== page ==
The double slit experiment essentially shows that light can behave as both waves and particles. As Anil Ananthaswamy's book shows, the experiment provided evidence for both sides in the debates that were taking place in the 19th century about what light was. But in the 20th century they helped launch the new, and perplexing, science of quantum mechanics.
For those of us fascinated by the experiment and its scientific and philosophical conclusions, Ananthaswamy's book is a good read. He covers the history of the double slit experiment in the early chapters but quickly moves on to a more detailed study of extensions of the experiment. Some of these are theoretical experiments, concocted by scientists to explore the philosophical and scientific ramifications of wave-particle duality, others are incredibly complex experiments that require high precision equipment and years of research work by scientists.
The ramifications are extremely difficult to comprehend. For instance, a team of scientists tested a version of the double slit experiment between the islands of La Palma and Tenerife. The locations were chosen to reduce light and air pollution and allow a long distance between a receiving telescope and the source of light. This version of the "delay-choice quantum eraser experiment" showed that "events at Tenerife, in our usual way of thinking, happen later in time, yet still influence the outcome of measurements at La Palma, even though each measurement a La Palma is done and dusted well before the partner environment photon reaches Tenerife." As Ananthaswamy says, "language fails us at this point. Here and there, past and future don't quite work".
What the double slit experiment does is to give us an easy insight into the perplexing and counter-intuitive world of quantum physics. Most of the book is actually Ananthaswamy exploring different explanations and interpretations of what is taking place. Ever since the early days of quantum science there have been different explanations - some of the world's leading scientists, including in the early 20th century figures like Einstein - found the implications of the science unsettling. Ananthaswamy shows how there has been a tendency among the physics community to follow a particular explanation, the so called "Copenhagen Interpretation". But for more recent scientists this is proving, at best, in adequate. The various alternative explanations that Ananthaswamy explains, usually through interviews with the scientists involved, are breaks with Copenhagen to various extents. Some of these have profound philosophical interpretations - such as the many world's theory. Others simply highlight how little we know. Ananthaswamy doesn't come down on any particular side of the discussion, rather presenting each equally and drawing out links between the theoretical ideas.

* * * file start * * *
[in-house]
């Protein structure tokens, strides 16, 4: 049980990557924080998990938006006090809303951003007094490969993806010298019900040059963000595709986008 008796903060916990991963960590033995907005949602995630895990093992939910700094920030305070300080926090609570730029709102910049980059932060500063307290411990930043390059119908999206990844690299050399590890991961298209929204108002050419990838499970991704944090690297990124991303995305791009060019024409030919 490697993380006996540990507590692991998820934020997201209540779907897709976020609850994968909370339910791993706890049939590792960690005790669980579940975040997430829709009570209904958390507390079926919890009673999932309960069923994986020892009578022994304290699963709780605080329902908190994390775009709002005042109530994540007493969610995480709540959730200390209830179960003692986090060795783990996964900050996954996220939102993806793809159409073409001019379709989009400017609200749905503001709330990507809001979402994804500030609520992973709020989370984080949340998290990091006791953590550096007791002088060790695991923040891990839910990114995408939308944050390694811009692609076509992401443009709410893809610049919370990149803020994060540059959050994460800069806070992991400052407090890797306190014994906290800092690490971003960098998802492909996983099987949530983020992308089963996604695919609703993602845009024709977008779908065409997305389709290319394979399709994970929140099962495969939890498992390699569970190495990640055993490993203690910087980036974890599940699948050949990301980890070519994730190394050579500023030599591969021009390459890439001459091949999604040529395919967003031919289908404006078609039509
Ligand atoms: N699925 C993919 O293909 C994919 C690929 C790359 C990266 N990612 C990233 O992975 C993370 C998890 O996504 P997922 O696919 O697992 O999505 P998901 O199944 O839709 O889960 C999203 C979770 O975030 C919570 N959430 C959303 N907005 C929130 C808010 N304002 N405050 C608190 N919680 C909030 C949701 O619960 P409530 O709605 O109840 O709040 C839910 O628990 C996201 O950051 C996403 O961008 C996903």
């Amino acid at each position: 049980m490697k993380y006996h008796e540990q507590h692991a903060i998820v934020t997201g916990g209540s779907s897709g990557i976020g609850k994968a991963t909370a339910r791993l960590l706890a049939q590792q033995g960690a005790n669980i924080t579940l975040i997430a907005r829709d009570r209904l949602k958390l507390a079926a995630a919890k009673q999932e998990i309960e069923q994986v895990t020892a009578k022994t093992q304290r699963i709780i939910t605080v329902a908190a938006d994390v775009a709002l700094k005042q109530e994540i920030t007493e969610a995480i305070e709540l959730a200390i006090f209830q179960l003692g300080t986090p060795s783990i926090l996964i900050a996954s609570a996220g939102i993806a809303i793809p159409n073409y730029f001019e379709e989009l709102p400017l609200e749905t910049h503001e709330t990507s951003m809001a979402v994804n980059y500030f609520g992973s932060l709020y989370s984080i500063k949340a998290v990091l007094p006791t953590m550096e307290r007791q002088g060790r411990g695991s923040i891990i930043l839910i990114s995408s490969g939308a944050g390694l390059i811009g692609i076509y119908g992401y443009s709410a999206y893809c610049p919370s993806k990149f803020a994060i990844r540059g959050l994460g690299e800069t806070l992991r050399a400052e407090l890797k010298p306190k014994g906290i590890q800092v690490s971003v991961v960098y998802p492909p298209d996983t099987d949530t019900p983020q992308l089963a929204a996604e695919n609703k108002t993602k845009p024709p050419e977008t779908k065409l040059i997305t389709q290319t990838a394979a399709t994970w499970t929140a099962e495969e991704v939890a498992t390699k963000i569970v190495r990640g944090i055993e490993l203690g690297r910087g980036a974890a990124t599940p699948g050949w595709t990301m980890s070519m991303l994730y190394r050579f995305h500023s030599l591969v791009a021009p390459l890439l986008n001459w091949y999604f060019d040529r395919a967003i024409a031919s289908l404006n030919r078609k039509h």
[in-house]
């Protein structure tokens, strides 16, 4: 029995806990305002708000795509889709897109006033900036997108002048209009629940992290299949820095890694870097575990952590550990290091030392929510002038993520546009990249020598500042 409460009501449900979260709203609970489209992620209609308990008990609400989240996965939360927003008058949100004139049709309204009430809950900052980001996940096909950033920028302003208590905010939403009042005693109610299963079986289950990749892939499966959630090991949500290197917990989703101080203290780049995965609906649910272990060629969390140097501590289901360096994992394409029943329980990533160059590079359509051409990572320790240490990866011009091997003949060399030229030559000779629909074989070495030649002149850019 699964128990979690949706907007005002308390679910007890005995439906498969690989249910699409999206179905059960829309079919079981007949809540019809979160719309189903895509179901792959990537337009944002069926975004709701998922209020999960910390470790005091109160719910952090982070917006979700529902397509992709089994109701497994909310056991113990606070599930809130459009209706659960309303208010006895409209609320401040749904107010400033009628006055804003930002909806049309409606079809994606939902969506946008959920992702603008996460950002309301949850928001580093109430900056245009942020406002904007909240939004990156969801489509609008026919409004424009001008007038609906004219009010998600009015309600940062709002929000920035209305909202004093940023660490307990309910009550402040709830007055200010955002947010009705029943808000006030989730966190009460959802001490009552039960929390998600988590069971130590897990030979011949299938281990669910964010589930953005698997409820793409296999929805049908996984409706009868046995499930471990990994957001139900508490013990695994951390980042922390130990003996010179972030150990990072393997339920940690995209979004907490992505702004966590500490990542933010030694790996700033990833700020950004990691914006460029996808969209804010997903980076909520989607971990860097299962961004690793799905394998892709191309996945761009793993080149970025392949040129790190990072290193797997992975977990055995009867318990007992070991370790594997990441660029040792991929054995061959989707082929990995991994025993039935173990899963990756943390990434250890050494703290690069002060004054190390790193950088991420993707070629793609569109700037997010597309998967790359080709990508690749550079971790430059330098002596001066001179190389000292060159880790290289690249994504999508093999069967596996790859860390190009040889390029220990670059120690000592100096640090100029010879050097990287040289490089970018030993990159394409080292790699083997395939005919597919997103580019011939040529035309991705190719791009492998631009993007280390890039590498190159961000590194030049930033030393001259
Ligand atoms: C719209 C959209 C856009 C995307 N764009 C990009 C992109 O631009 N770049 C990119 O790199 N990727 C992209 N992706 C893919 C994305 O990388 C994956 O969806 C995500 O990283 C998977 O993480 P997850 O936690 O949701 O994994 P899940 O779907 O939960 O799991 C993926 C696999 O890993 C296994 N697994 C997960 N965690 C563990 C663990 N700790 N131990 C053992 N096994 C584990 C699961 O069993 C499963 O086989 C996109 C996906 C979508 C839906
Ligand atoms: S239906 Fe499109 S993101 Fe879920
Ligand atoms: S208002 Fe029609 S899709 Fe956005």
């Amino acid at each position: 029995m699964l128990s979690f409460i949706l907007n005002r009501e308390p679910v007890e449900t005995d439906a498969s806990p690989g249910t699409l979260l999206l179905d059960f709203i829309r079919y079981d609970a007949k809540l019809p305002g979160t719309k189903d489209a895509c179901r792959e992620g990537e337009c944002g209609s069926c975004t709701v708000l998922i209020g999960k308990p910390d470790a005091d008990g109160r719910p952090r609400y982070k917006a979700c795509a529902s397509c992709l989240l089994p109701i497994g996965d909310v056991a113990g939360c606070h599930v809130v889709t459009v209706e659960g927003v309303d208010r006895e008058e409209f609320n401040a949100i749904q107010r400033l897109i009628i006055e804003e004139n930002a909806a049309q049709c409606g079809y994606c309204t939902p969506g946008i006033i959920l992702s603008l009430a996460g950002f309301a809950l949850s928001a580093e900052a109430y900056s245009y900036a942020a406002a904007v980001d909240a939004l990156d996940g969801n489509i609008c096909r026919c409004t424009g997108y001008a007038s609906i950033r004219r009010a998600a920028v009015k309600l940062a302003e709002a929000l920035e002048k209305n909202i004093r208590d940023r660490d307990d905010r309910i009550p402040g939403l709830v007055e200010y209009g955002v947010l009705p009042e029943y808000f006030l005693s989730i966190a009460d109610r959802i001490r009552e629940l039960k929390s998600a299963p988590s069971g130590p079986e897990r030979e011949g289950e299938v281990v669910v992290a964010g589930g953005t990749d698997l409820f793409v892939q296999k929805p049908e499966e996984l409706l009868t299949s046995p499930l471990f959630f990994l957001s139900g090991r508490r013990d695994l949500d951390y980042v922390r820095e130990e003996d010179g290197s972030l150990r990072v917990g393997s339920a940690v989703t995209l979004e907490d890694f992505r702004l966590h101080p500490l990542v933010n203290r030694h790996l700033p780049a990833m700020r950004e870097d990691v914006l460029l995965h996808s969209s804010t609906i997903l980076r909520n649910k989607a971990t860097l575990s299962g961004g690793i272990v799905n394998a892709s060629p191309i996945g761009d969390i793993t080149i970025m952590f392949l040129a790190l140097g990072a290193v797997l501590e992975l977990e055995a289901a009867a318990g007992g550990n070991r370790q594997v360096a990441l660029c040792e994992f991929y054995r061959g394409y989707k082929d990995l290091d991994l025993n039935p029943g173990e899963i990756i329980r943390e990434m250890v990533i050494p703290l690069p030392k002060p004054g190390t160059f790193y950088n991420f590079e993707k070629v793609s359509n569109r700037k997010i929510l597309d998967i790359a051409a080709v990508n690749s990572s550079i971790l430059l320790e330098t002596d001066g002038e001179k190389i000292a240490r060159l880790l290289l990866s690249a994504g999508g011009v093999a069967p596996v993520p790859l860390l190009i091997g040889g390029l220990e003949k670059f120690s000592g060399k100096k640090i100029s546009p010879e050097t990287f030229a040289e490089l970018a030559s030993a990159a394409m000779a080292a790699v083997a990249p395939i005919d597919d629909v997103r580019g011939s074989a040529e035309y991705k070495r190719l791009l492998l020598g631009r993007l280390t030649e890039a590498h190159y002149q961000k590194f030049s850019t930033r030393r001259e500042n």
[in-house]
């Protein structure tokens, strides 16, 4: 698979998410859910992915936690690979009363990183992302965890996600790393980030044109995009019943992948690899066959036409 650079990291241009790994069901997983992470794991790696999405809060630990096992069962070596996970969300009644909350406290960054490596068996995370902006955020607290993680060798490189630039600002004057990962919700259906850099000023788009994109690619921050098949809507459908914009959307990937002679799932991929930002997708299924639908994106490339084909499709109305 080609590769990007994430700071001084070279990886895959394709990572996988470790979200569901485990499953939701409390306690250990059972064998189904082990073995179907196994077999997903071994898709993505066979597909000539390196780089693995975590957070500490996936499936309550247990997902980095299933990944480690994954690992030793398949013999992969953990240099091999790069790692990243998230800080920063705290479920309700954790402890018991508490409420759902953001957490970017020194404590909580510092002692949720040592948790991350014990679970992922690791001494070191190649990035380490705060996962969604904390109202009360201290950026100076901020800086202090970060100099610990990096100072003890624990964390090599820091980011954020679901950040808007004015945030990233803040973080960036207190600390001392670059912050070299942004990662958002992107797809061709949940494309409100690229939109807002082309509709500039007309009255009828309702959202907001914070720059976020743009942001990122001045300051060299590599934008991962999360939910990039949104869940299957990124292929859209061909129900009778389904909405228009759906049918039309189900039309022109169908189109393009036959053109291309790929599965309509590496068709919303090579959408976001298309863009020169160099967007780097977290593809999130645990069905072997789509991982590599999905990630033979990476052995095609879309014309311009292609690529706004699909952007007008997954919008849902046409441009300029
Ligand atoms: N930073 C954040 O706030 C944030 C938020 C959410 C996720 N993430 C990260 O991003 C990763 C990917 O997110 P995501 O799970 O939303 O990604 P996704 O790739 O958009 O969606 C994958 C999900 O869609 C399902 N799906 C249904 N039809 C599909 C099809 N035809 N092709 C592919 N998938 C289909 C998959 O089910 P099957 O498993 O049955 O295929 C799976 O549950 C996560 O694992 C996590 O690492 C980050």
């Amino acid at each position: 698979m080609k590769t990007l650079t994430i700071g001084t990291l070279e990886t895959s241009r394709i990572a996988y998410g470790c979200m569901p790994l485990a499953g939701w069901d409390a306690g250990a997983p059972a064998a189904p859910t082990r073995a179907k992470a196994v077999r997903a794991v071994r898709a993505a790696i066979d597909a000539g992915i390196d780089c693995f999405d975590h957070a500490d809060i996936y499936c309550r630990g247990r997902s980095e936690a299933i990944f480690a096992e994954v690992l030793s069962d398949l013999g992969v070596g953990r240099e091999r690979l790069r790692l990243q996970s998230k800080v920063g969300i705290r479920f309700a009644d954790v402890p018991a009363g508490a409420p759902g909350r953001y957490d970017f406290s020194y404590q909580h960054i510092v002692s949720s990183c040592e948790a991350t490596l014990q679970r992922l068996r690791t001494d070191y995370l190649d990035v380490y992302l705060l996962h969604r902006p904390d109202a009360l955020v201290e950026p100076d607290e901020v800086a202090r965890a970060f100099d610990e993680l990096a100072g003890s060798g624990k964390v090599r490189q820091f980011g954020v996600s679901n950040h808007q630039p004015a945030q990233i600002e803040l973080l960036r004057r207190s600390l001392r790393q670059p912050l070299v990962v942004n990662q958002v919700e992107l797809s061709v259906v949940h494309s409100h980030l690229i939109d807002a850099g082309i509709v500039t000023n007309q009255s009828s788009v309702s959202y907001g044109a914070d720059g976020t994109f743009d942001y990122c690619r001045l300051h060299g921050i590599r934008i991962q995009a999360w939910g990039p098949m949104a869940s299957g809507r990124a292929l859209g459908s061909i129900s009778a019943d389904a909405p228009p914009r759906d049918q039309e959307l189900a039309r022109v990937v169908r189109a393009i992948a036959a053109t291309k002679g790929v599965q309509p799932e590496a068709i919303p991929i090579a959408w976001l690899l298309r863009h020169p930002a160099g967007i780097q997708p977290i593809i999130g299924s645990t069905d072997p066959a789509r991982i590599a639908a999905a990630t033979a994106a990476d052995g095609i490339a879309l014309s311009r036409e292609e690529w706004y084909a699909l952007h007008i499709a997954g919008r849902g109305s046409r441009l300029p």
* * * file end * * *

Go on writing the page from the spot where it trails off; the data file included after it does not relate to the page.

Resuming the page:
Part of the problem that Ananthaswamy, and every other populariser of quantum mechanics has, is that the conclusions of experiments like the double slit defy understanding. As he explains when discussing a thought experiment known as Hardy's Paradox, "the paradox arises, because we are talking and thinking classically of space and time, of particles taking this or that path and reaching this or that detector. Nature has its own inimitable way of doing things." Later, when interviewing theoretical physicist Roger Penrose, Ananthaswamy quotes him as saying "quantum mechanics is a provisional theory".
I liked this quote because I think part of the problem is that we approach quantum mechanics from an understanding of the world we live in (my first introduction to the double slit experiment involved a teacher discussing buses entering tunnels). This is wholly inadequate when trying to understand events where time and distance are irrelevant, or different. I wonder if we need a complete transformation in scientific approach before we can quite grasp all the implications of quantum physics and wed them to our understanding of the macro world.
For readers who have some physics in their background this book is a good introduction to the debates around quantum mechanics, though in places it is a little hard to follow what is going on as Ananthaswamy has to simplify explanations a great deal and, rightly, he tries to avoid including too much mathematics. I enjoyed the book and was fascinated to see how much quantum mechanics has moved on since I last studied it in the early 1990s. I wouldn't like to pretend I understood everything in the book, but that's a consequence of the material not the author. Readers also benefit because the book is based in large part of interviews with the scientists themselves, though sometimes this obscures rather than clarifies. One sad result of this was to realise how few women are leading figures in this field - only one of the dozens of interviews is with a female scientist Dr. Urbasi Sinha. Hopefully the popularisation of the science in this very readable book might lead others to follow in her footsteps and further uncover the quantum world.
Greene - The Elegant Universe: Superstrings, Hidden Dimensions, and the Quest for the Ultimate Theory
Clegg - Gravity: Why What Goes Up, Must Come Down
Clegg - Infinity: The Quest to think the Unthinkable
Johnson - The Ten Most Beautiful Experiments
Cathcart - The Fly in the Cathedral